The Ombudsman continues his collaboration with the Mayakovskiy central public library. This collaboration includes providing legal advice in the library on various topics and organizing lectures and seminars on various issues of human rights defense. In October 2018 the Ombudsman and the library carried out a project “The day of social and legal information for elderly persons “Your rights – questions and answers”. Under this project more than 600 people could get over 1400 legal consultations of specialists of 14 State agencies. As follows from the complaints to the Ombudsman, activities of these agencies generate the most questions of retired persons. Staff members of the Ombudsman’s office, representatives of the Saint Petersburg Bar Association and of Association of notaries, as well as the international lawyers’ association “Saint Petersburg” also provided free legal advice.
The day of social and legal information for elderly persons “Your rights – questions and answers”. 10.10.2018
Education projects of the Ombudsman
In March 2018 the Ombudsman initiated creation of a regional interagency working group on coordination of activities aiming at implementation of the Conception of the State policy on memorialization of victims of political repressions. This initiative was supported by the governor of Saint Petersburg. The Ombudsman participates in a similar working group at the federal level created in 2016 pursuant to an order of the President. In October 2018 a meeting of this working group was held in Saint Petersburg, and implementation of this concept was discussed. The following recommendations were addressed to the Administration of Saint Petersburg:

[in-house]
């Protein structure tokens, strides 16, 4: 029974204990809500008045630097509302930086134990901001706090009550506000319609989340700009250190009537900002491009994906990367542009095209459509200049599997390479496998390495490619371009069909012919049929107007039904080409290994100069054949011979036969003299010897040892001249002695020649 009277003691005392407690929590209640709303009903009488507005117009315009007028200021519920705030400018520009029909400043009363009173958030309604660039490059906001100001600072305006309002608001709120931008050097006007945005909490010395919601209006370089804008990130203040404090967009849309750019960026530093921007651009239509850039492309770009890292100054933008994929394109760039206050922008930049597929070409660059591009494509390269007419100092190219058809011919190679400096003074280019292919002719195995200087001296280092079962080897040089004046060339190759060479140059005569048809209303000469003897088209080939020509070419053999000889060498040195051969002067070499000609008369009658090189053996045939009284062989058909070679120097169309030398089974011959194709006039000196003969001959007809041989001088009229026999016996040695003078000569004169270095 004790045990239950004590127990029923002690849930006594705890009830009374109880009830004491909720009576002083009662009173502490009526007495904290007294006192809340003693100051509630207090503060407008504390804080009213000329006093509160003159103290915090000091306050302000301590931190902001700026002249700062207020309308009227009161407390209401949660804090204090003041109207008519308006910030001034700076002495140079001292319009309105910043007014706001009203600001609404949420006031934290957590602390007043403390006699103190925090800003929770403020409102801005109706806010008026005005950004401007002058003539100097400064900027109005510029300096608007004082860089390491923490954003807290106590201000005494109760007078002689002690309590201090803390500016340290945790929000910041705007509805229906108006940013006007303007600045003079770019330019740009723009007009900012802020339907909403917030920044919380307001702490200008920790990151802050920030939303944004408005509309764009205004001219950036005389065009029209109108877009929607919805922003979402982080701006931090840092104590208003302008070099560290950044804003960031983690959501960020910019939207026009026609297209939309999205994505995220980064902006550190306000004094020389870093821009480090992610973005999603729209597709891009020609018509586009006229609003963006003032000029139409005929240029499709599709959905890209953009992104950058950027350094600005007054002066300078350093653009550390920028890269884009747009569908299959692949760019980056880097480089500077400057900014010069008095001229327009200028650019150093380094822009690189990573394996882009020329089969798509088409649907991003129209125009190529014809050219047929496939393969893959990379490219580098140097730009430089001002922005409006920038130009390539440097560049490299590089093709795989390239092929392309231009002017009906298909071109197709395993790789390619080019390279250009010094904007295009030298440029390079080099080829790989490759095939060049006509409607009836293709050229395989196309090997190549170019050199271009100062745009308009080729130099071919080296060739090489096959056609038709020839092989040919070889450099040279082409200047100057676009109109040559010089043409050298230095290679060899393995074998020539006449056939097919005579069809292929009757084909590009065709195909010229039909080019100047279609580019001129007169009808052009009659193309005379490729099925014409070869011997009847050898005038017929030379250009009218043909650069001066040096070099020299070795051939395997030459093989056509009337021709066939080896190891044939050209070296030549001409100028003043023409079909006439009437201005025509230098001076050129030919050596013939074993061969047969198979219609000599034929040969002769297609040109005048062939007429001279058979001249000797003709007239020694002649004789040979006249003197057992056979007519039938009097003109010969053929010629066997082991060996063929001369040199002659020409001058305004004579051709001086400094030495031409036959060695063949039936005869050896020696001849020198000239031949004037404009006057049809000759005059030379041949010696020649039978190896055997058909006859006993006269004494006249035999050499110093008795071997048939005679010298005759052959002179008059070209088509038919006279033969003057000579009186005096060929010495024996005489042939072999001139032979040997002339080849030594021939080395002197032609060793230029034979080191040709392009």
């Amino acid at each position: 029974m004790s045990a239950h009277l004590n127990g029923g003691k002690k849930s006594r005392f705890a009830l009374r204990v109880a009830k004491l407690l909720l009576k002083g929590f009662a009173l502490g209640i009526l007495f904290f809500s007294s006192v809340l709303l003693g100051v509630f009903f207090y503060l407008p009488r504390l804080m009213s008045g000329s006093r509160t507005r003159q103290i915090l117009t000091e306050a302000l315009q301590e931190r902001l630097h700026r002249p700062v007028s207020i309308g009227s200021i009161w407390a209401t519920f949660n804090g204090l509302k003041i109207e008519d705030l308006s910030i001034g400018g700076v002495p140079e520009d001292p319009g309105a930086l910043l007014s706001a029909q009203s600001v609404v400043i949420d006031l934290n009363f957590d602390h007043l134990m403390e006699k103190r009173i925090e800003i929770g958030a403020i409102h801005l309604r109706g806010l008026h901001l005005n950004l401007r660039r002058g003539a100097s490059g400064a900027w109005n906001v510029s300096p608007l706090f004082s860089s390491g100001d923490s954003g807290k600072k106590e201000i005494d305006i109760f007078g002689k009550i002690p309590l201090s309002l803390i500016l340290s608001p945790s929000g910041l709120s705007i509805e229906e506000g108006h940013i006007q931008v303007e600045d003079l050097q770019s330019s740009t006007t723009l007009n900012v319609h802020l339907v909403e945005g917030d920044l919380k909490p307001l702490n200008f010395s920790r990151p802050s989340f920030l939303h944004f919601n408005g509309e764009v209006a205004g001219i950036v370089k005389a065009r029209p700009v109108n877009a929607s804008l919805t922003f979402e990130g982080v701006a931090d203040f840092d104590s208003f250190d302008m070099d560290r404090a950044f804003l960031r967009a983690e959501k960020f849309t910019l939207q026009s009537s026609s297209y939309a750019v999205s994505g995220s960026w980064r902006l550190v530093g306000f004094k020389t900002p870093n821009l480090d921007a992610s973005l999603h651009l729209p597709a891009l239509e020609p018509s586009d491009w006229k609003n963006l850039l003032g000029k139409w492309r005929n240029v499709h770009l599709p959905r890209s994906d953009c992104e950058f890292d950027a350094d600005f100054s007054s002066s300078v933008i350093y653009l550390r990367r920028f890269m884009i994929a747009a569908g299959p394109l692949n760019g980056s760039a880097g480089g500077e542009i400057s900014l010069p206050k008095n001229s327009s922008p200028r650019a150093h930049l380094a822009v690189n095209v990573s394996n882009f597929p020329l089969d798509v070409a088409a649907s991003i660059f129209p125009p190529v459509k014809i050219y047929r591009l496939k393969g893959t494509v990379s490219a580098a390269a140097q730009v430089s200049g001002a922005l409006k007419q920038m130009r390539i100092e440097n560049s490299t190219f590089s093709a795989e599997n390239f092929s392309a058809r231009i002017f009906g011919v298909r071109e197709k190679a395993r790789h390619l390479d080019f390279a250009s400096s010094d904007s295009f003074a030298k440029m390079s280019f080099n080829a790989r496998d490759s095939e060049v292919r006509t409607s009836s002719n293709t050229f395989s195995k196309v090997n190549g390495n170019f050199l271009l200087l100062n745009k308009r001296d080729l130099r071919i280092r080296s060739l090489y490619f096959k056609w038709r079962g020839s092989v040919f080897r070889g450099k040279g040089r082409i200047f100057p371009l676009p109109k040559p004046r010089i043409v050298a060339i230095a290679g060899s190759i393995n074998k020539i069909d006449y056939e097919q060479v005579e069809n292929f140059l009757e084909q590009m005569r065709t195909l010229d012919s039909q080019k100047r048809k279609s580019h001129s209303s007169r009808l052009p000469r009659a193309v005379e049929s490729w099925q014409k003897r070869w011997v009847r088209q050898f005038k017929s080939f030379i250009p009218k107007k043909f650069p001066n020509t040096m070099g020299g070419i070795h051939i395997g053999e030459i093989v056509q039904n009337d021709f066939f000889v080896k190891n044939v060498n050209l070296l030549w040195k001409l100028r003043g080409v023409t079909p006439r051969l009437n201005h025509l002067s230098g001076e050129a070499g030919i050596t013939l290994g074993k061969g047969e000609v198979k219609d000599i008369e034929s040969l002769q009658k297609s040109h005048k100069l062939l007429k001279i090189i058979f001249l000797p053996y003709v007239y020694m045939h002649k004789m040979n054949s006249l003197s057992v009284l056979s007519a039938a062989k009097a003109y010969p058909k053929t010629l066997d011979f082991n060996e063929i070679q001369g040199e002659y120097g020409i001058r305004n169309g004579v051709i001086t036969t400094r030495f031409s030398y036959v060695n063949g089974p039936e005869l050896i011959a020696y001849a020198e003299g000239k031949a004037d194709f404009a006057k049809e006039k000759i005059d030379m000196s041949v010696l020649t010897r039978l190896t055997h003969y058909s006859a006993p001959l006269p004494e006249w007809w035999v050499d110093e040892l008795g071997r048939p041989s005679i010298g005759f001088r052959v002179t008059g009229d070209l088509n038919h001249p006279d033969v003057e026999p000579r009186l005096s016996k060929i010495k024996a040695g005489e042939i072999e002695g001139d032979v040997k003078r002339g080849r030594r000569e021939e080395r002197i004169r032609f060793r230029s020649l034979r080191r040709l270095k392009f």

- decide on mounting of a memorial marking the place of discovery of remains of victims of the Red Terror near the Peter and Paul Fortress, and on their burying at the memorial cemetery of victims of 9 January.
- put in place a program of visiting by high schoolers of the Levashov memorial cemetery, and of other memorial sites related to the State Terror.
The key project of the Ombudsman aiming to develop of the youth’s interest in human rights is the Saint Petersburg student competition of research and art works “Human Rights”. The award ceremony annually takes place in the State museum of political history of Russia as a part of events organized on the occasion of the International Human Rights Day (10 December). In 2018 students from 23 Saint Petersburg universities participated in the competition.